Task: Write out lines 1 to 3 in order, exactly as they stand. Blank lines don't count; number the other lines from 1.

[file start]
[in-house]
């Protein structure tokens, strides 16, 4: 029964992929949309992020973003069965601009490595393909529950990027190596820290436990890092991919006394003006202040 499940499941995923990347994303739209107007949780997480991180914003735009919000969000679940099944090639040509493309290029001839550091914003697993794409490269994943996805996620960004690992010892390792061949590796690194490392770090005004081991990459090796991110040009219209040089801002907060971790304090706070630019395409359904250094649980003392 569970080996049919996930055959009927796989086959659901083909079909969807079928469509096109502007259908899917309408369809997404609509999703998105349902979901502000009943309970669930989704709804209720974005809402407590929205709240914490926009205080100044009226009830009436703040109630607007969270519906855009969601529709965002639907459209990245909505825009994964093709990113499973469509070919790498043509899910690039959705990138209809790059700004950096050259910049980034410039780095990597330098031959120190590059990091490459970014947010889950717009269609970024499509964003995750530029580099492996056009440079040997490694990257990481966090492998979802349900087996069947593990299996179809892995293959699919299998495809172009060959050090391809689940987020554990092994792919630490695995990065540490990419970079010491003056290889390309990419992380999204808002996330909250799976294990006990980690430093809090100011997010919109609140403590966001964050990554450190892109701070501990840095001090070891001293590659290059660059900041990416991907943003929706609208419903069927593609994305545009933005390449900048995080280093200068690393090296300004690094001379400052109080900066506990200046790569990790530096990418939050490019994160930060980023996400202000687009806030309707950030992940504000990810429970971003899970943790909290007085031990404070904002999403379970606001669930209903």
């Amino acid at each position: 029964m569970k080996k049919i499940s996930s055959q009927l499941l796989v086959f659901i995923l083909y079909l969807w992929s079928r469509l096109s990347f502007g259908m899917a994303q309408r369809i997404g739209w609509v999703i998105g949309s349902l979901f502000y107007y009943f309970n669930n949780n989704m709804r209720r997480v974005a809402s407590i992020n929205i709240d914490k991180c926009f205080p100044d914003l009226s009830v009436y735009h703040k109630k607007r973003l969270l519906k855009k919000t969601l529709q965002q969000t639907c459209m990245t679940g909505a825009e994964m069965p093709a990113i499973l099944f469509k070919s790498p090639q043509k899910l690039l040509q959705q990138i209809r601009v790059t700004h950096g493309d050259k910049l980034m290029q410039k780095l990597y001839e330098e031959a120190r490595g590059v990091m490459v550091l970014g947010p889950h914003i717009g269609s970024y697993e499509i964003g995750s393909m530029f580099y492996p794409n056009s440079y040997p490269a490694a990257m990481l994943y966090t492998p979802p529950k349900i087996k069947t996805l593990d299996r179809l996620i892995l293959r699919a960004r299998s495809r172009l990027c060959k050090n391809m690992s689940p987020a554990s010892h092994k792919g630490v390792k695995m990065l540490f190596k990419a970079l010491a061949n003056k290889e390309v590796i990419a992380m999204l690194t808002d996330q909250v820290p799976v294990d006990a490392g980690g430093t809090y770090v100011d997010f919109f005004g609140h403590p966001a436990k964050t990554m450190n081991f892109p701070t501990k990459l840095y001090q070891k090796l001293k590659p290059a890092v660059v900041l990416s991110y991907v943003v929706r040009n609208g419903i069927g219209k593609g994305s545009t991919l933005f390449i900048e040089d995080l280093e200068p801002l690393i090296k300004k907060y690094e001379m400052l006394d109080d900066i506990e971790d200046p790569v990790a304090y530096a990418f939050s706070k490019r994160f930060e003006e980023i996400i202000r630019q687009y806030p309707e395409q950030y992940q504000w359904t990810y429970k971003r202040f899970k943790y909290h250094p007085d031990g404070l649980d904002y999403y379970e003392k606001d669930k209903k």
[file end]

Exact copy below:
[in-house]
């Protein structure tokens, strides 16, 4: 029964992929949309992020973003069965601009490595393909529950990027190596820290436990890092991919006394003006202040 499940499941995923990347994303739209107007949780997480991180914003735009919000969000679940099944090639040509493309290029001839550091914003697993794409490269994943996805996620960004690992010892390792061949590796690194490392770090005004081991990459090796991110040009219209040089801002907060971790304090706070630019395409359904250094649980003392 569970080996049919996930055959009927796989086959659901083909079909969807079928469509096109502007259908899917309408369809997404609509999703998105349902979901502000009943309970669930989704709804209720974005809402407590929205709240914490926009205080100044009226009830009436703040109630607007969270519906855009969601529709965002639907459209990245909505825009994964093709990113499973469509070919790498043509899910690039959705990138209809790059700004950096050259910049980034410039780095990597330098031959120190590059990091490459970014947010889950717009269609970024499509964003995750530029580099492996056009440079040997490694990257990481966090492998979802349900087996069947593990299996179809892995293959699919299998495809172009060959050090391809689940987020554990092994792919630490695995990065540490990419970079010491003056290889390309990419992380999204808002996330909250799976294990006990980690430093809090100011997010919109609140403590966001964050990554450190892109701070501990840095001090070891001293590659290059660059900041990416991907943003929706609208419903069927593609994305545009933005390449900048995080280093200068690393090296300004690094001379400052109080900066506990200046790569990790530096990418939050490019994160930060980023996400202000687009806030309707950030992940504000990810429970971003899970943790909290007085031990404070904002999403379970606001669930209903």
């Amino acid at each position: 029964m569970k080996k049919i499940s996930s055959q009927l499941l796989v086959f659901i995923l083909y079909l969807w992929s079928r469509l096109s990347f502007g259908m899917a994303q309408r369809i997404g739209w609509v999703i998105g949309s349902l979901f502000y107007y009943f309970n669930n949780n989704m709804r209720r997480v974005a809402s407590i992020n929205i709240d914490k991180c926009f205080p100044d914003l009226s009830v009436y735009h703040k109630k607007r973003l969270l519906k855009k919000t969601l529709q965002q969000t639907c459209m990245t679940g909505a825009e994964m069965p093709a990113i499973l099944f469509k070919s790498p090639q043509k899910l690039l040509q959705q990138i209809r601009v790059t700004h950096g493309d050259k910049l980034m290029q410039k780095l990597y001839e330098e031959a120190r490595g590059v990091m490459v550091l970014g947010p889950h914003i717009g269609s970024y697993e499509i964003g995750s393909m530029f580099y492996p794409n056009s440079y040997p490269a490694a990257m990481l994943y966090t492998p979802p529950k349900i087996k069947t996805l593990d299996r179809l996620i892995l293959r699919a960004r299998s495809r172009l990027c060959k050090n391809m690992s689940p987020a554990s010892h092994k792919g630490v390792k695995m990065l540490f190596k990419a970079l010491a061949n003056k290889e390309v590796i990419a992380m999204l690194t808002d996330q909250v820290p799976v294990d006990a490392g980690g430093t809090y770090v100011d997010f919109f005004g609140h403590p966001a436990k964050t990554m450190n081991f892109p701070t501990k990459l840095y001090q070891k090796l001293k590659p290059a890092v660059v900041l990416s991110y991907v943003v929706r040009n609208g419903i069927g219209k593609g994305s545009t991919l933005f390449i900048e040089d995080l280093e200068p801002l690393i090296k300004k907060y690094e001379m400052l006394d109080d900066i506990e971790d200046p790569v990790a304090y530096a990418f939050s706070k490019r994160f930060e003006e980023i996400i202000r630019q687009y806030p309707e395409q950030y992940q504000w359904t990810y429970k971003r202040f899970k943790y909290h250094p007085d031990g404070l649980d904002y999403y379970e003392k606001d669930k209903k």